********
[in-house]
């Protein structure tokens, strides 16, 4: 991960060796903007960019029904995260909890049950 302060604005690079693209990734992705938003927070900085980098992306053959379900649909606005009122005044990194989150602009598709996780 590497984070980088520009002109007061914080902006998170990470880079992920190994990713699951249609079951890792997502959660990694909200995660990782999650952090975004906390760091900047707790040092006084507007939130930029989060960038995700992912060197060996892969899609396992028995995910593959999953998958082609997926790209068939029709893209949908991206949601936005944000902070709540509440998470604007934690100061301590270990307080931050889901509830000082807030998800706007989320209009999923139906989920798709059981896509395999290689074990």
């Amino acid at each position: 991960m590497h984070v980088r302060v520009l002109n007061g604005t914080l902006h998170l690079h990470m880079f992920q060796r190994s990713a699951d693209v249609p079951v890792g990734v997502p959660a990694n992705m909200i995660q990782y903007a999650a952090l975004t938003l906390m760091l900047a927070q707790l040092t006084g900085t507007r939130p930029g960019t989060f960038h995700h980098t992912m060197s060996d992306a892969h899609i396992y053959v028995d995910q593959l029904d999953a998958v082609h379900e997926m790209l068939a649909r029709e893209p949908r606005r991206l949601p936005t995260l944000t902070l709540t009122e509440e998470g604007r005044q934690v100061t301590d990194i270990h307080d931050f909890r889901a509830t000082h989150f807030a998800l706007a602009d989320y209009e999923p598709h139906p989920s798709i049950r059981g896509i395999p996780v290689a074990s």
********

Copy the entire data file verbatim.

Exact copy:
[in-house]
């Protein structure tokens, strides 16, 4: 991960060796903007960019029904995260909890049950 302060604005690079693209990734992705938003927070900085980098992306053959379900649909606005009122005044990194989150602009598709996780 590497984070980088520009002109007061914080902006998170990470880079992920190994990713699951249609079951890792997502959660990694909200995660990782999650952090975004906390760091900047707790040092006084507007939130930029989060960038995700992912060197060996892969899609396992028995995910593959999953998958082609997926790209068939029709893209949908991206949601936005944000902070709540509440998470604007934690100061301590270990307080931050889901509830000082807030998800706007989320209009999923139906989920798709059981896509395999290689074990």
């Amino acid at each position: 991960m590497h984070v980088r302060v520009l002109n007061g604005t914080l902006h998170l690079h990470m880079f992920q060796r190994s990713a699951d693209v249609p079951v890792g990734v997502p959660a990694n992705m909200i995660q990782y903007a999650a952090l975004t938003l906390m760091l900047a927070q707790l040092t006084g900085t507007r939130p930029g960019t989060f960038h995700h980098t992912m060197s060996d992306a892969h899609i396992y053959v028995d995910q593959l029904d999953a998958v082609h379900e997926m790209l068939a649909r029709e893209p949908r606005r991206l949601p936005t995260l944000t902070l709540t009122e509440e998470g604007r005044q934690v100061t301590d990194i270990h307080d931050f909890r889901a509830t000082h989150f807030a998800l706007a602009d989320y209009e999923p598709h139906p989920s798709i049950r059981g896509i395999p996780v290689a074990s």